She opened her mouth with the intention of replying; before she could, however, a crying baby from the next room took the initiative to answer on her behalf.


October 23, 2010

In Which Setran Corrects and Is Corrected

February 11, 1170

"I told you we should have stayed in Tetran!" Setran hissed as he ushered his stepsister into the inn. It was getting chilly, and he figured it would only be common sense to warm up for a couple of minutes before embarking on the long ride home; of course, the weather was the least of their problems.

Evera rolled her eyes, what remained of their teal hue only intensified in the segmented state. "There are boys back home too, you know."

"None so forward! I knew we should have just gone to the village by the keep and waited for Father, by you wanted to go off to Veldora, where Fenrick and Jadin and Searle and their little group of followers might ogle you!"

"I didn't come here to be ogled!" she snarled back, an unpleasant scowl on her usually docile face. "I just wanted a change of pace for once--and who cares if the boys were looking at me? Boys do look at girls, in case you haven't noticed! They didn't mean any harm!"

Setran shook his head. It was true that she spent most of her time at home helping her mother with the children, but he hadn't expected her knowledge of the world to be this lacking. "Evera, they're boys! All they think about is sex!"

"Oh, so that's what you were thinking about when you were checking out Riala and Aerina in Laveria's shop, then?"

Damn. He'd hoped that that had gone unnoticed--he did have some defense, though. "That's different."

Evera sniffed--a very un-Evera-like thing to do. "Oh? How so? Just because it's you and not Fenrick or Jadin or Searle?"

"No!" Why did he have to explain this to her? "They were waving and calling me and batting their lashes! You were just minding your own business!"

"Then if I wasn't doing anything wrong, why are you yelling at me?" She drove her foot into the floorboards as she aimed her glare toward the ceiling.

"You did nothing wrong? You're the one who insisted we come here!" Setran crossed his arms and bit his lip so firmly that he could taste blood. "If you hadn't dragged me down here, then there would have been no ogling and you wouldn't have torn your cloak on that gate and we'd probably be home by now, perfectly happy--and I am not yelling at you!"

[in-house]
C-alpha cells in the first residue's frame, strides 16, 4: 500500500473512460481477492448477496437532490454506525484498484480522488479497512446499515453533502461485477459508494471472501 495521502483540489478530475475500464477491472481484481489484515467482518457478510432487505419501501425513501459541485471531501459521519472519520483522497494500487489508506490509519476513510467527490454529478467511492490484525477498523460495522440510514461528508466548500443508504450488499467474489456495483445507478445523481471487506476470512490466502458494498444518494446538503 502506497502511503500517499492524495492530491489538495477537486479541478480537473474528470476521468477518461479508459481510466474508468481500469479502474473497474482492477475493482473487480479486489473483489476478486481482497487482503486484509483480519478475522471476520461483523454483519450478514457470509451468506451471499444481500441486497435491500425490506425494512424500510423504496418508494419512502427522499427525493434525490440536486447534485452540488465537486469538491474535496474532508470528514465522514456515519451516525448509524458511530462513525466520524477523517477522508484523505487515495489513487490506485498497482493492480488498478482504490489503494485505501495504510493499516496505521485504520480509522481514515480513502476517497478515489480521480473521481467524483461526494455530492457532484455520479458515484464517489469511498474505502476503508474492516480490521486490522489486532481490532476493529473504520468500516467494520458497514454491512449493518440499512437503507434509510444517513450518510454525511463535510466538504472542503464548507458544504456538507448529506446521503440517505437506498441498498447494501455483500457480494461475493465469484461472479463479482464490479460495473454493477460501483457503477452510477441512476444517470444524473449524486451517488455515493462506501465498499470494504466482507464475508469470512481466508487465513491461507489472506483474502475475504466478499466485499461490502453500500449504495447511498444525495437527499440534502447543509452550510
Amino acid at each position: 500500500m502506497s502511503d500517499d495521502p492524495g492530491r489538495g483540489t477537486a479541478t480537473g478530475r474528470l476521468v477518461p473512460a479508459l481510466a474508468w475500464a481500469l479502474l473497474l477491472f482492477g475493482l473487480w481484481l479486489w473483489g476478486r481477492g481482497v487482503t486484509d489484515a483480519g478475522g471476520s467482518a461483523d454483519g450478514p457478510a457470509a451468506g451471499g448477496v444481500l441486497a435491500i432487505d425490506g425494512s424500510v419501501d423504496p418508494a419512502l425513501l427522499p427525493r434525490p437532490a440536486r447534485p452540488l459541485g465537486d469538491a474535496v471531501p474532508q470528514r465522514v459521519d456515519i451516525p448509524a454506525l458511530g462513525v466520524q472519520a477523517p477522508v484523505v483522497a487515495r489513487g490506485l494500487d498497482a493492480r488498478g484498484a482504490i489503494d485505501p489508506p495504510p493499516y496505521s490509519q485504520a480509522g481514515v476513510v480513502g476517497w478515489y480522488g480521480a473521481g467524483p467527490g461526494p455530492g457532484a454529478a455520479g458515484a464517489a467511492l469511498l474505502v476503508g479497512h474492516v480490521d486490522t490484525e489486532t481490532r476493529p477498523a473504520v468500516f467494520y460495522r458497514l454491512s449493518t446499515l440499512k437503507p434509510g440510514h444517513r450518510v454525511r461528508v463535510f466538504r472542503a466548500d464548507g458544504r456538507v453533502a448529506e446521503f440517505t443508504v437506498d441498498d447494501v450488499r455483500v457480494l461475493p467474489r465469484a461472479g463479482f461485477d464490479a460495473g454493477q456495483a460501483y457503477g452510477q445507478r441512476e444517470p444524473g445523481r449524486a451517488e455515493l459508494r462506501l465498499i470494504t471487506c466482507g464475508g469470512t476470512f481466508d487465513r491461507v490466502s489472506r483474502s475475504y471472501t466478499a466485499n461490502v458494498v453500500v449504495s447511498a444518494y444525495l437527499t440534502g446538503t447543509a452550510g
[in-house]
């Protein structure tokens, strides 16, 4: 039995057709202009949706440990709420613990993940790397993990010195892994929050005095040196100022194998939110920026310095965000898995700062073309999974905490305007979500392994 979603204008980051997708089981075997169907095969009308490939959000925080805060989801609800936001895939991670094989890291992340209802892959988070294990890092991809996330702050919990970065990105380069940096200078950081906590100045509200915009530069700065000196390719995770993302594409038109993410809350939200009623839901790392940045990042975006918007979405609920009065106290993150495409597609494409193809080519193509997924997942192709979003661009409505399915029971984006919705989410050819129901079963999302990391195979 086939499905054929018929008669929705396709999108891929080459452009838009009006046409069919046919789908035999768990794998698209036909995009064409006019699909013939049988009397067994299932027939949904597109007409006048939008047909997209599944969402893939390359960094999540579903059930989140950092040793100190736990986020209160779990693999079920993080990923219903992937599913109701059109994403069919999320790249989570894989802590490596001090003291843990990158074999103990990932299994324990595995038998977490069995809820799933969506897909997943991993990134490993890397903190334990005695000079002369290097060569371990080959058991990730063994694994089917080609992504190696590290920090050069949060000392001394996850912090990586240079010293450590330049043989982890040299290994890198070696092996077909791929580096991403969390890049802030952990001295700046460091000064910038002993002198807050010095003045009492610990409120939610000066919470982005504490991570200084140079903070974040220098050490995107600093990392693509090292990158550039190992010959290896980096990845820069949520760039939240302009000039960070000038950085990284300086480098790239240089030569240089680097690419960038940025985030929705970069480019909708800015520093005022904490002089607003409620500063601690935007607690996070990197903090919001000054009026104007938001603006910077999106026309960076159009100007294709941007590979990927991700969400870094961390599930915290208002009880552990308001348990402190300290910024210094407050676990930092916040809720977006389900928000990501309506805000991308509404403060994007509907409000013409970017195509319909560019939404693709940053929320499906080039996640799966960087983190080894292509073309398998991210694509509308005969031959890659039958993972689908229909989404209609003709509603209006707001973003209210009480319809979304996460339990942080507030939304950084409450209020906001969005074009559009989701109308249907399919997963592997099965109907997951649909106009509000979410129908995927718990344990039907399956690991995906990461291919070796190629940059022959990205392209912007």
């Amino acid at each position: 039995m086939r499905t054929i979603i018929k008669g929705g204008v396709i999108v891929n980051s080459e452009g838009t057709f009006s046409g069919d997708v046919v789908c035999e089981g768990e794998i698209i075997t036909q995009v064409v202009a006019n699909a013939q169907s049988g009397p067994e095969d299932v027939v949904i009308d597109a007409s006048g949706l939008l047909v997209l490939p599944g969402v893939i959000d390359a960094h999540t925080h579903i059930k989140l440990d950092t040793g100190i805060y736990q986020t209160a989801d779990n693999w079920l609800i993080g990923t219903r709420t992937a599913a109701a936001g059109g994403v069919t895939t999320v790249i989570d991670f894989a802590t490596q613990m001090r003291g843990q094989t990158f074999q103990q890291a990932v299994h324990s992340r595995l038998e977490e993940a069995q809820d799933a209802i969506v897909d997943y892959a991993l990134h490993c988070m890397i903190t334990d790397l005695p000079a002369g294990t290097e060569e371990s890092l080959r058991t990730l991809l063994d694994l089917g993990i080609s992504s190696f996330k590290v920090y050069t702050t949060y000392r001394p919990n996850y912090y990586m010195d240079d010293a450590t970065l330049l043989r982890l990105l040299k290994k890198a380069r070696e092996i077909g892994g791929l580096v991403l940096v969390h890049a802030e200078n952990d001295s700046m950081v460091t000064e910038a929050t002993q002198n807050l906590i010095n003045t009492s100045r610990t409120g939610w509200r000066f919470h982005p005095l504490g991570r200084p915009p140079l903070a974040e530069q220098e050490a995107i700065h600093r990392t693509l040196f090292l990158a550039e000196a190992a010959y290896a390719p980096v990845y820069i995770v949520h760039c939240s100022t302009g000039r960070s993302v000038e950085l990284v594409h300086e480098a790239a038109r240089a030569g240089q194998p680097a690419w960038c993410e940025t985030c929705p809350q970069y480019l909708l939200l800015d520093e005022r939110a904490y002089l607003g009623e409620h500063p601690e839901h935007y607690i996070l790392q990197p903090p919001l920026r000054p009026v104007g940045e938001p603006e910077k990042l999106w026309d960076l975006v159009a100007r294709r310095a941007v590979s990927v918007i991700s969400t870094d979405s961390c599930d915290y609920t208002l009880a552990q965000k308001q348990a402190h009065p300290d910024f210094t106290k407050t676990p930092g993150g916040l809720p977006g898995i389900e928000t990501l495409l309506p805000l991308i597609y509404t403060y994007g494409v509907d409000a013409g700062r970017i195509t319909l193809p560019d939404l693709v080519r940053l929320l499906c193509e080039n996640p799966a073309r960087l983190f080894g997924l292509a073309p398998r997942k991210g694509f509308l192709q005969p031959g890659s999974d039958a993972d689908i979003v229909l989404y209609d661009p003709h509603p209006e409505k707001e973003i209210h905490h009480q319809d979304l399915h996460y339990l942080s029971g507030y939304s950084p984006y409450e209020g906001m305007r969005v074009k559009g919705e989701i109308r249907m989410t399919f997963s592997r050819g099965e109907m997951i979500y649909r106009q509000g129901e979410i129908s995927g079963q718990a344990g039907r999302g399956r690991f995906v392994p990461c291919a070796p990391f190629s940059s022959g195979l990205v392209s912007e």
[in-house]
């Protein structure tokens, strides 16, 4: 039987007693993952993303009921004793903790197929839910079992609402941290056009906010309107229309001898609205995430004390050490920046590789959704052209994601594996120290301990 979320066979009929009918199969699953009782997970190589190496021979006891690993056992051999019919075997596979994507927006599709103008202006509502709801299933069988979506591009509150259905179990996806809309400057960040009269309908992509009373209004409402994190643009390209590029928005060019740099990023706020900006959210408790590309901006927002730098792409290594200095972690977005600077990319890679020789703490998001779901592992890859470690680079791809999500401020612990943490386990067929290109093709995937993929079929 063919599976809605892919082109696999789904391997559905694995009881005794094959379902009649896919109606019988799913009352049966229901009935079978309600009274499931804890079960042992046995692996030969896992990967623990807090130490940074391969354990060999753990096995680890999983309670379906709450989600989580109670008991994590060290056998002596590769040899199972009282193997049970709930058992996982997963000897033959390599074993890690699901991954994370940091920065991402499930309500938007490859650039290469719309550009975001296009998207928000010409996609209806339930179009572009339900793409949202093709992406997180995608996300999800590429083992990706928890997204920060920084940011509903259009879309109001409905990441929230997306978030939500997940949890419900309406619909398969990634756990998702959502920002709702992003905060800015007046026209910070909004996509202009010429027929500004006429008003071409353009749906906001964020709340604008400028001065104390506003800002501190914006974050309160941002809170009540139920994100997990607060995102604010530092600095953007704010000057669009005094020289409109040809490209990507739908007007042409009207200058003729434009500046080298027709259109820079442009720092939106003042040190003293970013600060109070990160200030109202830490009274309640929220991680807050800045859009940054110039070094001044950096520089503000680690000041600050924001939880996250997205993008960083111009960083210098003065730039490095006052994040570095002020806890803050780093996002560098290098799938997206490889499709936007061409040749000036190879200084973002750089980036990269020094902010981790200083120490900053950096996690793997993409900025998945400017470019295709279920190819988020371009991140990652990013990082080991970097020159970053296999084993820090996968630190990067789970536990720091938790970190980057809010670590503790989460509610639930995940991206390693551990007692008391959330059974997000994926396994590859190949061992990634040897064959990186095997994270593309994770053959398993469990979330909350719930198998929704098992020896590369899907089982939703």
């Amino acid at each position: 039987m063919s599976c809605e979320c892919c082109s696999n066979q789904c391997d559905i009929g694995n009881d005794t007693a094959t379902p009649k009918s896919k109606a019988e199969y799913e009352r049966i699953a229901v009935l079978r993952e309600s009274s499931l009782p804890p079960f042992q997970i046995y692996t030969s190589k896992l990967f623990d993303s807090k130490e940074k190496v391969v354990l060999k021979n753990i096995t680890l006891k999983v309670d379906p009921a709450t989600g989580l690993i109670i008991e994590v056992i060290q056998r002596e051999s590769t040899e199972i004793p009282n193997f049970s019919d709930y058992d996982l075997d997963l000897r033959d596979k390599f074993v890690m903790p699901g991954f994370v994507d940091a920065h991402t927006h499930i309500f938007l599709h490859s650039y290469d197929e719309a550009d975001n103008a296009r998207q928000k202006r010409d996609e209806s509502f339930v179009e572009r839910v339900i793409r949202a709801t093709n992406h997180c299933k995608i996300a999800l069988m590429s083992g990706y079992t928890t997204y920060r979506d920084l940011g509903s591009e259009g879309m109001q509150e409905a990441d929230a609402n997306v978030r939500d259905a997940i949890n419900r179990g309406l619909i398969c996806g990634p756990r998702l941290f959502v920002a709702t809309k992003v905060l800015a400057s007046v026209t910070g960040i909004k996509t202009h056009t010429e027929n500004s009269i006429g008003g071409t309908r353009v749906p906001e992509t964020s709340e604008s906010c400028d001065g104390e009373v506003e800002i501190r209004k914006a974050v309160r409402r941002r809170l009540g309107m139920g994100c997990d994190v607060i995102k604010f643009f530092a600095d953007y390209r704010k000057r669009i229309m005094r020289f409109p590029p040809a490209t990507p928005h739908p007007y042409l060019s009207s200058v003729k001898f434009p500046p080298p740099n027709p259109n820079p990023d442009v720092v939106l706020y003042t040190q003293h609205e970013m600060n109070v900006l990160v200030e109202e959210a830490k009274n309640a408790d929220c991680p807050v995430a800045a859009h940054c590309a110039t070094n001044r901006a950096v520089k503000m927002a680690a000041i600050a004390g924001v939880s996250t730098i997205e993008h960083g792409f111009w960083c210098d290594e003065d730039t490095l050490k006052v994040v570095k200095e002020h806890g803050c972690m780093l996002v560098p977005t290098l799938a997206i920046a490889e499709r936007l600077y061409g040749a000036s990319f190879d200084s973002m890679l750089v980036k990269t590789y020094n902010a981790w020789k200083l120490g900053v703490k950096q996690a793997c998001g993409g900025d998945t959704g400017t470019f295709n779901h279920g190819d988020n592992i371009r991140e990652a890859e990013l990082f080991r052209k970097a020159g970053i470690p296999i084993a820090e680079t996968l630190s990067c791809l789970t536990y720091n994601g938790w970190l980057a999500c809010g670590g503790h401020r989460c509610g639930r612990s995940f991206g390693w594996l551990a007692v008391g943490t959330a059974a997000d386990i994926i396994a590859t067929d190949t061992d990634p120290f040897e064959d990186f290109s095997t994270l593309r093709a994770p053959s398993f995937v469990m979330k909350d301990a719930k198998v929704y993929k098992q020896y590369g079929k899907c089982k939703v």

"You tell yourself that, kid." Startled, he glanced toward the bar to see the male speaker emerge from the door to the kitchens, a woman at his heels.

The man--presumably the innkeeper--closed his eyes and sighed. "I hate afternoons; the only customers we ever get at this hour are screaming kids."

The woman shrugged, stepping past him and toward Setran and Evera. She wasn't jaw-droppingly beautiful, but there was a certain spark to her that Setran had not failed to notice. "We still generate profit in the afternoons, darling."

"Yes, but is it worth it?" Her husband rubbed his neck, then followed her. "I am a businessman--I didn't come to Naroni to be the daytime nanny for a whole shire. Now, what do you kids want?"

Setran glowered at him; if he took notice, he didn't show it. His wife, however, was observant enough to catch the tear in Evera's cloak even in the dim light. "The new gate, I take it?" Evera nodded; smiling slightly, the woman shook her head. "You're certainly not the first. I can stitch that up for you, if you like."

"Oh, I don't want to be any trouble," Evera insisted. After that fight, it was nice to hear her speaking to someone else--someone she wasn't furious with.

"Nonsense! It'll only take a minute." The woman turned on her heel and headed back toward the kitchen, gesturing for Evera to follow. "Come along--my sewing basket is in the back."

Resigned, Evera shot Setran one last look of poison, then hurried off after the woman. "Thank you; that's very kind of you."

Setran watched as the pair made their way into the back, the door swinging shut behind Evera. She would probably be angry with him for the rest of the day. He wanted to apologize, but why should he? And for what? He'd been right, after all.

"Look, if you aren't going to order anything, you might as well wait for your little sweetheart outside."

Annoyed, Setran took to surveying the innkeeper. Was this the infamous Seoth? If so, he was beginning to see why his father disliked him. "She's not my sweetheart," he corrected him bitterly. "She's just my stepsister."

The innkeeper wiped his brow, then stared down his nose at Setran; he was by no means a tall man, but he still had the advantage of being full-grown. "Son, I've been around for a while now, so believe me when I say this--no boy alive gets so worked up about a girl who's 'just his stepsister'. Now, either buy a drink or get the hell out of my inn."